- Proper temperature: Set your refrigerator to a temperature between 40°F (4°C) and 45°F (7°C). This temperature range helps maintain the quality and crispness of the peppers.
- Crisper drawer: Place the shishito peppers in the crisper drawer of your refrigerator. This drawer has higher humidity levels, which helps prevent the peppers from drying out.
- Use within a few days: Shishito peppers are best enjoyed within a few days of purchase or harvest. As time passes, they may start to lose their crispness and flavor.
- Freezing (optional): If you have an abundance of shishito peppers and want to extend their shelf life, you can freeze them. Wash, dry, and remove any stems or seeds. Place the peppers in a freezer-safe bag or container, removing as much air as possible. Frozen shishito peppers can be used directly in cooked dishes without the need for thawing.
Shishito Peppers Recipe Top tips
- Select fresh peppers: Choose shishito peppers that are firm, shiny, and vibrant green in color. Avoid peppers that are discolored, wrinkled, or have soft spots.
- Preheat the skillet: Before adding the peppers to the skillet, make sure it is properly preheated over medium-high heat. This helps in achieving the desired blistering and char on the peppers.
- Don't overcrowd the pan: Avoid overcrowding the skillet with too many peppers at once. It's important to give the peppers enough space to cook evenly and develop those desirable blistered spots.
- Toss or stir occasionally: As the peppers cook, toss or stir them occasionally to ensure even cooking and prevent them from burning. This helps in achieving an evenly charred and blistered texture.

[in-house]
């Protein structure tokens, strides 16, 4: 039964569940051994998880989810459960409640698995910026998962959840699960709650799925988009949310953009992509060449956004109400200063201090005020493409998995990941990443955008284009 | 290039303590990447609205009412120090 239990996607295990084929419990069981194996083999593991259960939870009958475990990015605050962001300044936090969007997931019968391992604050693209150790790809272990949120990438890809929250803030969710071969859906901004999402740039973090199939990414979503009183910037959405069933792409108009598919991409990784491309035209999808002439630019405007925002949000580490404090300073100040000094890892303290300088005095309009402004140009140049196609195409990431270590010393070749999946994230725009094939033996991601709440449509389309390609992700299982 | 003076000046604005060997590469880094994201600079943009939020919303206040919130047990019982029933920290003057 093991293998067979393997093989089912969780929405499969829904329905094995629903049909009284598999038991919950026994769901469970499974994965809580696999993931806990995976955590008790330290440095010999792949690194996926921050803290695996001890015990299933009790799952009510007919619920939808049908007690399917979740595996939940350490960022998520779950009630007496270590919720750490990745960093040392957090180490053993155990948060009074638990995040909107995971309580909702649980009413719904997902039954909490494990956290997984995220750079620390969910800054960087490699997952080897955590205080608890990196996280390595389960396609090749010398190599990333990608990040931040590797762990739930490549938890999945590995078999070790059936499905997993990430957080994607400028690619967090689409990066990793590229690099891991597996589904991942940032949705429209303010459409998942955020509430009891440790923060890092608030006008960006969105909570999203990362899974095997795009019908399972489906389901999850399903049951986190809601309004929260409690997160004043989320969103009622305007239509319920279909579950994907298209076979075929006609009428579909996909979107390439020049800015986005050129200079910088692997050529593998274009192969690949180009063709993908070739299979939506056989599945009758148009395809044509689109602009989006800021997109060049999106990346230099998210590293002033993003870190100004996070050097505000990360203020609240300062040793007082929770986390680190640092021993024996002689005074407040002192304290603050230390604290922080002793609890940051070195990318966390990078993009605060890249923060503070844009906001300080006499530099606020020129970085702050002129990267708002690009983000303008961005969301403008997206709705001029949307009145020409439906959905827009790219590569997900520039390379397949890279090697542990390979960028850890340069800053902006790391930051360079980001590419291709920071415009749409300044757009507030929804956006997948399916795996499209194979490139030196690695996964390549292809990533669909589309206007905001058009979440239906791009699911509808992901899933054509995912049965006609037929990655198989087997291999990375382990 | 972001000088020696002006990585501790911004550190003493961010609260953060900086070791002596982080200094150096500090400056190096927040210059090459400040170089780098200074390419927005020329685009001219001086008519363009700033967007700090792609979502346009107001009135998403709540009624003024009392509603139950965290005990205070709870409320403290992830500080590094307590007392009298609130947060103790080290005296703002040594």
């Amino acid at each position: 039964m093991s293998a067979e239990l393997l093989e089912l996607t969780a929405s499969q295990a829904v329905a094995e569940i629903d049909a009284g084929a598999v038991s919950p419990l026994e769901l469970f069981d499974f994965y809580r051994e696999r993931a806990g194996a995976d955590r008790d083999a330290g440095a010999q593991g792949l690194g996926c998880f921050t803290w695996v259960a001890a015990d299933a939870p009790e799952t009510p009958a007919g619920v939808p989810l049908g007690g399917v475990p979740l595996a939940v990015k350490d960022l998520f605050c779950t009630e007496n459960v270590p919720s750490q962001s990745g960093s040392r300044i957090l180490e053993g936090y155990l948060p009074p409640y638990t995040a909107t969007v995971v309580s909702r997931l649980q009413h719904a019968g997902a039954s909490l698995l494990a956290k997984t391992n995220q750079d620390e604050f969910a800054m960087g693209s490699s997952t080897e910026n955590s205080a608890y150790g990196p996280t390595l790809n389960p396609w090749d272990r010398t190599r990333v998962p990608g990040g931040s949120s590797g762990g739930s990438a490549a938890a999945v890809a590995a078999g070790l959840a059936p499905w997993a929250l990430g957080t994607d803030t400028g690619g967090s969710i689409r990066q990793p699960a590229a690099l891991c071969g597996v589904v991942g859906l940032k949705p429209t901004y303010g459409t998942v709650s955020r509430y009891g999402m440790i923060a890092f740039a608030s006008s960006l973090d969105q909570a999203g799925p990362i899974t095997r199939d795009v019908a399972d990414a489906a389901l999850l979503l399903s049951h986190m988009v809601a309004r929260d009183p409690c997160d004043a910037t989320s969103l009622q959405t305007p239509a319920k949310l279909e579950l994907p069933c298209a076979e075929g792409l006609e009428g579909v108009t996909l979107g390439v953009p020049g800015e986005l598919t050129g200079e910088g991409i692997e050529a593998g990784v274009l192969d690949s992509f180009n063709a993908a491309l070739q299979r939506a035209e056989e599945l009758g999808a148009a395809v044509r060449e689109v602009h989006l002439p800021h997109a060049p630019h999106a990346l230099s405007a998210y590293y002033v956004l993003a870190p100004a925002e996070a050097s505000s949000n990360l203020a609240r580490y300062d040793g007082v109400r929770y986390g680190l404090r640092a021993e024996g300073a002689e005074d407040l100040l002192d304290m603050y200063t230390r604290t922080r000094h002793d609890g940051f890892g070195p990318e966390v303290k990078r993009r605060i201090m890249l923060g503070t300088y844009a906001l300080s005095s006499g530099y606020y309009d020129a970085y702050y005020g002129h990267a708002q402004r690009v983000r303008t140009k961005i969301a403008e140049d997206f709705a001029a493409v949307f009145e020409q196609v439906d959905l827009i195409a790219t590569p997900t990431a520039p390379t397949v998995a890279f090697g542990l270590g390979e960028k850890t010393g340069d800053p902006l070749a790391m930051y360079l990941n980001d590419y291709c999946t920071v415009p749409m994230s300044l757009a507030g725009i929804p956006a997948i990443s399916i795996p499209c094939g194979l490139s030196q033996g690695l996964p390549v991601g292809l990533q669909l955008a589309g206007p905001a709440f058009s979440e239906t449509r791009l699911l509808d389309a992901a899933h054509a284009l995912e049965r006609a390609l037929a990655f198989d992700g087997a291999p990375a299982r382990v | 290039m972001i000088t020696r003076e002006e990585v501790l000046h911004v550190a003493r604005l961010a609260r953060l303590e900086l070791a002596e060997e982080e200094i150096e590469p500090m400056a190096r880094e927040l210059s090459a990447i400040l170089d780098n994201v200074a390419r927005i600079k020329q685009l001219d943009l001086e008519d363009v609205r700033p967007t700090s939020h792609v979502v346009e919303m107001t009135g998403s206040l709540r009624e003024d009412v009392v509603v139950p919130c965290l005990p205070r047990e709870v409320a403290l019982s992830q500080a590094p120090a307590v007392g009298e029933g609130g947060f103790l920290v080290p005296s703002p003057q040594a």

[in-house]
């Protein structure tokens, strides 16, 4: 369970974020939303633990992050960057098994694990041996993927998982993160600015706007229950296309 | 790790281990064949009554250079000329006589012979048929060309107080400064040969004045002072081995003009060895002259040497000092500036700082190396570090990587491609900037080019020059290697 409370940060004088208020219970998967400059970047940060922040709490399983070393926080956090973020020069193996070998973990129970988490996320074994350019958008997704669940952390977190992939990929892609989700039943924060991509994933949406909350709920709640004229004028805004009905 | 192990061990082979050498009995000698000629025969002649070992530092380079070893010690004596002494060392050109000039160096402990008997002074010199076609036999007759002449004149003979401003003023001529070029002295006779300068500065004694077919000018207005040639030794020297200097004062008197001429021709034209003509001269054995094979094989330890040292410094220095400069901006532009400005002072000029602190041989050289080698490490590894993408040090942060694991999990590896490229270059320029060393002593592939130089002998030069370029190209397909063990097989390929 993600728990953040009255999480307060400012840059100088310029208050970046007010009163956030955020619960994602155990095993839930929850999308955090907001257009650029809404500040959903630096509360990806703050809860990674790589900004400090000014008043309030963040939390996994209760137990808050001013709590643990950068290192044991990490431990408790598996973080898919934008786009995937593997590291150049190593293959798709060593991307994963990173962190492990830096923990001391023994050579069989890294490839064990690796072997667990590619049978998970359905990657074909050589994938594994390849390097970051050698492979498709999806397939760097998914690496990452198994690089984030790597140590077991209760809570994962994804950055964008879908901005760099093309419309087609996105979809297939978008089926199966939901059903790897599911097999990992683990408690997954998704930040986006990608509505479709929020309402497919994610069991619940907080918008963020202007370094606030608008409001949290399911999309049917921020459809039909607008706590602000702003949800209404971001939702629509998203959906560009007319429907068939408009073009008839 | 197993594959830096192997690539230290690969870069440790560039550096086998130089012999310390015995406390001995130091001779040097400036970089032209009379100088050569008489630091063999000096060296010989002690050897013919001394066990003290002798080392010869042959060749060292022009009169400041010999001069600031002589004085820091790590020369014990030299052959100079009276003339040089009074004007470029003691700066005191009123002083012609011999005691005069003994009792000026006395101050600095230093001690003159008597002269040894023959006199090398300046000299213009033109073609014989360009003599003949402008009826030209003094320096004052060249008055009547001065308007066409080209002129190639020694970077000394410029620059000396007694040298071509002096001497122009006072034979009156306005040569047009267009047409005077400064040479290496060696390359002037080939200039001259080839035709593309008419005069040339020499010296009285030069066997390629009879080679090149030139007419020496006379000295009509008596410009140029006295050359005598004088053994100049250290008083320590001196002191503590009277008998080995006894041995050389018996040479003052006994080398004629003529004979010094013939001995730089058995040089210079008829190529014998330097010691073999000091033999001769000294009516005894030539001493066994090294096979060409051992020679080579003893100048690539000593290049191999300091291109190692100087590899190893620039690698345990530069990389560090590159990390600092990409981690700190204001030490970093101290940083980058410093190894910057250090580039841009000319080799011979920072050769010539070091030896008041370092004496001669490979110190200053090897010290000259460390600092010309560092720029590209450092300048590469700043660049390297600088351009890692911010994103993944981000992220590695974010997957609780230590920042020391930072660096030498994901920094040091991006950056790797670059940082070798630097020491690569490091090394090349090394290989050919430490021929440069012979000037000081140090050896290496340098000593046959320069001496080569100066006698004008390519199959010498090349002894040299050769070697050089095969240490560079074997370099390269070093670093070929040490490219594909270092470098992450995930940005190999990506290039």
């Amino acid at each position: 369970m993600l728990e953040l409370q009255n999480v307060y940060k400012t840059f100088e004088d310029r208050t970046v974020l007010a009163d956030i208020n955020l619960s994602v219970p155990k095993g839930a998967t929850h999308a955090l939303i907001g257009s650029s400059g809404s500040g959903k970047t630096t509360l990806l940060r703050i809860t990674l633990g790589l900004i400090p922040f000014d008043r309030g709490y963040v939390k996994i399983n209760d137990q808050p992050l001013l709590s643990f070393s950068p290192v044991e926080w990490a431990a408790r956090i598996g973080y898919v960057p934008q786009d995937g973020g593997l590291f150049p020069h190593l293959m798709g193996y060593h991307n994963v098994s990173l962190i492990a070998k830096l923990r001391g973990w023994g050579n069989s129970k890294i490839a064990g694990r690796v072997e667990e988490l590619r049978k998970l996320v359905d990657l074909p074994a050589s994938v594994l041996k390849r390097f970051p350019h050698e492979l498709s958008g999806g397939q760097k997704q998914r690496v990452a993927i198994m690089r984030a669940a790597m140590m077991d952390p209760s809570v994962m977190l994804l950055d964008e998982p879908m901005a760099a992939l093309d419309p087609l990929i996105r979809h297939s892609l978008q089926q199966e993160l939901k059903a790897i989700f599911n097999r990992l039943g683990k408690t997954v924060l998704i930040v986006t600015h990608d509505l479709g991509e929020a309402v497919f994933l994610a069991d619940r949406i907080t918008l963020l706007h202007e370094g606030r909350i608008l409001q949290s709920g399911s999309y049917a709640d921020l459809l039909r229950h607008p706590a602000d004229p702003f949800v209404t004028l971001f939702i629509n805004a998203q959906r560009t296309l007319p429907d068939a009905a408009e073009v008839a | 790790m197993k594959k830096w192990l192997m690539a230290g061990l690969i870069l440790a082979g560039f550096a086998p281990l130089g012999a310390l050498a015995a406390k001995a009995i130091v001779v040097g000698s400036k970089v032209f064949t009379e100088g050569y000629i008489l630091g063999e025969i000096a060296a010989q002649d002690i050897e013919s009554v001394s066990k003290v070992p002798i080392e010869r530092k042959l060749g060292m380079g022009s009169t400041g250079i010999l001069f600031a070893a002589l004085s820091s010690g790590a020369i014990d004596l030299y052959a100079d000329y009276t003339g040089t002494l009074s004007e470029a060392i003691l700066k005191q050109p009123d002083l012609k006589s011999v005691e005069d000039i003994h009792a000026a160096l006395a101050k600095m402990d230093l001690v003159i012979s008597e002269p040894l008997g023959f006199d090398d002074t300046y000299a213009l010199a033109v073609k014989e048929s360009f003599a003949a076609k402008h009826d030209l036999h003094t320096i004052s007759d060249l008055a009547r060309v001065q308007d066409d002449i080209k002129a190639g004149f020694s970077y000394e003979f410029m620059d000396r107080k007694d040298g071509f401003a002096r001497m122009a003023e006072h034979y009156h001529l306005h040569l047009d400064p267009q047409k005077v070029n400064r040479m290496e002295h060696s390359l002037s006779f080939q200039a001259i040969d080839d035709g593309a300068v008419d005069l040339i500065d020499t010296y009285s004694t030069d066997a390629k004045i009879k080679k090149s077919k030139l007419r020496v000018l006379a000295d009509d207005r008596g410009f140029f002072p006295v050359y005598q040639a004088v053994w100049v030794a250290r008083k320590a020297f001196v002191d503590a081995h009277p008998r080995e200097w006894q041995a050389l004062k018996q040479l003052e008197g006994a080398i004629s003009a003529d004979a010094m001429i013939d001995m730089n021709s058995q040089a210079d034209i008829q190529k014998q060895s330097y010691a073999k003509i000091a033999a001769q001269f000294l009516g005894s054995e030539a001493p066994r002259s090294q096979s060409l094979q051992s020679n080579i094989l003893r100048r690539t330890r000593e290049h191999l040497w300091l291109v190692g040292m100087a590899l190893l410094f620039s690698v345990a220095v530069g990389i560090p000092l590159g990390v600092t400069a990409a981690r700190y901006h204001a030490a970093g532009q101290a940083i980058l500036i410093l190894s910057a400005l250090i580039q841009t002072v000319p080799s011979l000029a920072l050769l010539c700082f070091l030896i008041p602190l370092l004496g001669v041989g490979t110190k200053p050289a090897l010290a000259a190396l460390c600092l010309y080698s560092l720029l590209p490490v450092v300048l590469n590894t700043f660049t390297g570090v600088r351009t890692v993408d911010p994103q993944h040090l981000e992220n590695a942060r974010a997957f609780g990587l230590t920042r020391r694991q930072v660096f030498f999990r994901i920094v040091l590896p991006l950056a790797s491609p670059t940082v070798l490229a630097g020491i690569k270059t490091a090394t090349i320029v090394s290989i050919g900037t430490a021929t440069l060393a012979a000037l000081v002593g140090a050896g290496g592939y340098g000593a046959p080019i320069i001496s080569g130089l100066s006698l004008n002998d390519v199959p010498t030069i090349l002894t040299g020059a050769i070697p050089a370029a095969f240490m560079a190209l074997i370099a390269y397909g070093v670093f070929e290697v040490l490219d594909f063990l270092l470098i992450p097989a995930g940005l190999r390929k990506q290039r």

- Be cautious of the heat level: While shishito peppers are generally mild, occasionally, one pepper can be spicier than the others. Keep this in mind and be prepared for a potential spicy surprise when eating them.
- Serve immediately: Shishito peppers are best enjoyed when they are hot and fresh off the skillet. Serve them immediately after cooking to retain their crispy texture and flavors.
- Experiment with seasonings: While simple sea salt is a traditional seasoning for shishito peppers, feel free to experiment with other seasonings to enhance their flavor. Try adding spices like paprika, garlic powder, or chili powder, or sprinkle them with furikake (a Japanese seasoning blend) for added umami.
- Explore dipping sauces: Along with the traditional mayonnaise-based dipping sauce, feel free to explore other dipping sauce options. Try a citrusy ponzu sauce, a sesame soy sauce, or even a spicy aioli to accompany the peppers.
- Cook to a minimum temperature of 165 °F (74 °C)
- Do not use the same utensils on cooked food, that previously touched raw meat
- Wash hands after touching raw meat
- Don't leave food sitting out at room temperature for extended periods
- Never leave cooking food unattended
- Use oils with high smoking point to avoid harmful compounds
- Always have good ventilation when using a gas stove